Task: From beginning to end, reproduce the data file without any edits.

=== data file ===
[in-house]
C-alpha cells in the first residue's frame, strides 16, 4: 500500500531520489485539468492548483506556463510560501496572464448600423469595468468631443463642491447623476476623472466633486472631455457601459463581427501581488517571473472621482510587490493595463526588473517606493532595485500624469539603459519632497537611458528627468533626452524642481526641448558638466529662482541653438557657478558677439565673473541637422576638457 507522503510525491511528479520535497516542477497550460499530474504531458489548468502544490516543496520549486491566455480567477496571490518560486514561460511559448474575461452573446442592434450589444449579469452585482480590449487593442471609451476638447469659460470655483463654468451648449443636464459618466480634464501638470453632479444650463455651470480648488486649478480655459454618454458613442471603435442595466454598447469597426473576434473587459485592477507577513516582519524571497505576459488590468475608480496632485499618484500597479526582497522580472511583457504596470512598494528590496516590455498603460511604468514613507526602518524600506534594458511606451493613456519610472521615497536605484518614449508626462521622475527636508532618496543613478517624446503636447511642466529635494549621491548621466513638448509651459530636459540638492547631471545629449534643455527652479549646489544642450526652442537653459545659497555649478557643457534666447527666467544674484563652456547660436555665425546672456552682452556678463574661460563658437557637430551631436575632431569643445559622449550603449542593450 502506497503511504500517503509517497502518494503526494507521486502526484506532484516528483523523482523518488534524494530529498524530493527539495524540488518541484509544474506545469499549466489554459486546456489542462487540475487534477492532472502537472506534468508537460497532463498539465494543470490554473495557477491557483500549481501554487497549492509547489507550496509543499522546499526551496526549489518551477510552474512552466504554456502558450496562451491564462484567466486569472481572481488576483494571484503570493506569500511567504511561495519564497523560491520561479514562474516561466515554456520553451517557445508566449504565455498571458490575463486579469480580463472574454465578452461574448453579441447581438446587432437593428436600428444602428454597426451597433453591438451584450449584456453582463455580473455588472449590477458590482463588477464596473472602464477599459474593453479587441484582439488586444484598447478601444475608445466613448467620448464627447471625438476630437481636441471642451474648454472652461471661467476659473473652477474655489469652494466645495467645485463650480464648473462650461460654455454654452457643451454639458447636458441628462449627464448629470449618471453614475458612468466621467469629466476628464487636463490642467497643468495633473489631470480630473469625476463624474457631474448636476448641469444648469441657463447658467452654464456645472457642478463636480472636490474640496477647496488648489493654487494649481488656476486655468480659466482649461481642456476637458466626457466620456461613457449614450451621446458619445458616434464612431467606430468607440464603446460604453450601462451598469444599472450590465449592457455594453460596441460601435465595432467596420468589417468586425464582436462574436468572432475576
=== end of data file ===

[in-house]
C-alpha cells in the first residue's frame, strides 16, 4: 500500500531520489485539468492548483506556463510560501496572464448600423469595468468631443463642491447623476476623472466633486472631455457601459463581427501581488517571473472621482510587490493595463526588473517606493532595485500624469539603459519632497537611458528627468533626452524642481526641448558638466529662482541653438557657478558677439565673473541637422576638457 507522503510525491511528479520535497516542477497550460499530474504531458489548468502544490516543496520549486491566455480567477496571490518560486514561460511559448474575461452573446442592434450589444449579469452585482480590449487593442471609451476638447469659460470655483463654468451648449443636464459618466480634464501638470453632479444650463455651470480648488486649478480655459454618454458613442471603435442595466454598447469597426473576434473587459485592477507577513516582519524571497505576459488590468475608480496632485499618484500597479526582497522580472511583457504596470512598494528590496516590455498603460511604468514613507526602518524600506534594458511606451493613456519610472521615497536605484518614449508626462521622475527636508532618496543613478517624446503636447511642466529635494549621491548621466513638448509651459530636459540638492547631471545629449534643455527652479549646489544642450526652442537653459545659497555649478557643457534666447527666467544674484563652456547660436555665425546672456552682452556678463574661460563658437557637430551631436575632431569643445559622449550603449542593450 502506497503511504500517503509517497502518494503526494507521486502526484506532484516528483523523482523518488534524494530529498524530493527539495524540488518541484509544474506545469499549466489554459486546456489542462487540475487534477492532472502537472506534468508537460497532463498539465494543470490554473495557477491557483500549481501554487497549492509547489507550496509543499522546499526551496526549489518551477510552474512552466504554456502558450496562451491564462484567466486569472481572481488576483494571484503570493506569500511567504511561495519564497523560491520561479514562474516561466515554456520553451517557445508566449504565455498571458490575463486579469480580463472574454465578452461574448453579441447581438446587432437593428436600428444602428454597426451597433453591438451584450449584456453582463455580473455588472449590477458590482463588477464596473472602464477599459474593453479587441484582439488586444484598447478601444475608445466613448467620448464627447471625438476630437481636441471642451474648454472652461471661467476659473473652477474655489469652494466645495467645485463650480464648473462650461460654455454654452457643451454639458447636458441628462449627464448629470449618471453614475458612468466621467469629466476628464487636463490642467497643468495633473489631470480630473469625476463624474457631474448636476448641469444648469441657463447658467452654464456645472457642478463636480472636490474640496477647496488648489493654487494649481488656476486655468480659466482649461481642456476637458466626457466620456461613457449614450451621446458619445458616434464612431467606430468607440464603446460604453450601462451598469444599472450590465449592457455594453460596441460601435465595432467596420468589417468586425464582436462574436468572432475576